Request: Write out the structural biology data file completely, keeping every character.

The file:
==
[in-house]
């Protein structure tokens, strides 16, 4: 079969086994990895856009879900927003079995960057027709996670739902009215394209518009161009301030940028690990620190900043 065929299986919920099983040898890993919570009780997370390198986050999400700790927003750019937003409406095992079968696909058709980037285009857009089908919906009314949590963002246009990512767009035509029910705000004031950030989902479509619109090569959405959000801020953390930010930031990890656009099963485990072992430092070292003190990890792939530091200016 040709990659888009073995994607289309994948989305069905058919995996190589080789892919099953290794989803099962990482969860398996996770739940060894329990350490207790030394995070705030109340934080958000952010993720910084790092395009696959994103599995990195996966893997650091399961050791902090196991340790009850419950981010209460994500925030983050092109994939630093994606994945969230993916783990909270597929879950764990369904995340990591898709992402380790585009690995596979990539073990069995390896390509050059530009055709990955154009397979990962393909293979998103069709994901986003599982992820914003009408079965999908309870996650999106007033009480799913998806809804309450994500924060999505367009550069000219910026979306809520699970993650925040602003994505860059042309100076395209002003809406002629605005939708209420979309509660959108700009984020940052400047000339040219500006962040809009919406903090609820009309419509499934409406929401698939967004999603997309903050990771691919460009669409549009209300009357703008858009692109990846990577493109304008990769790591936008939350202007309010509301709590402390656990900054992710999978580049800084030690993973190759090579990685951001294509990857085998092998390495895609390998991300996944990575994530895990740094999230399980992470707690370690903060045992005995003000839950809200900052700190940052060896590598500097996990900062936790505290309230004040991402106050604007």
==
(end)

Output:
[in-house]
């Protein structure tokens, strides 16, 4: 079969086994990895856009879900927003079995960057027709996670739902009215394209518009161009301030940028690990620190900043 065929299986919920099983040898890993919570009780997370390198986050999400700790927003750019937003409406095992079968696909058709980037285009857009089908919906009314949590963002246009990512767009035509029910705000004031950030989902479509619109090569959405959000801020953390930010930031990890656009099963485990072992430092070292003190990890792939530091200016 040709990659888009073995994607289309994948989305069905058919995996190589080789892919099953290794989803099962990482969860398996996770739940060894329990350490207790030394995070705030109340934080958000952010993720910084790092395009696959994103599995990195996966893997650091399961050791902090196991340790009850419950981010209460994500925030983050092109994939630093994606994945969230993916783990909270597929879950764990369904995340990591898709992402380790585009690995596979990539073990069995390896390509050059530009055709990955154009397979990962393909293979998103069709994901986003599982992820914003009408079965999908309870996650999106007033009480799913998806809804309450994500924060999505367009550069000219910026979306809520699970993650925040602003994505860059042309100076395209002003809406002629605005939708209420979309509660959108700009984020940052400047000339040219500006962040809009919406903090609820009309419509499934409406929401698939967004999603997309903050990771691919460009669409549009209300009357703008858009692109990846990577493109304008990769790591936008939350202007309010509301709590402390656990900054992710999978580049800084030690993973190759090579990685951001294509990857085998092998390495895609390998991300996944990575994530895990740094999230399980992470707690370690903060045992005995003000839950809200900052700190940052060896590598500097996990900062936790505290309230004040991402106050604007």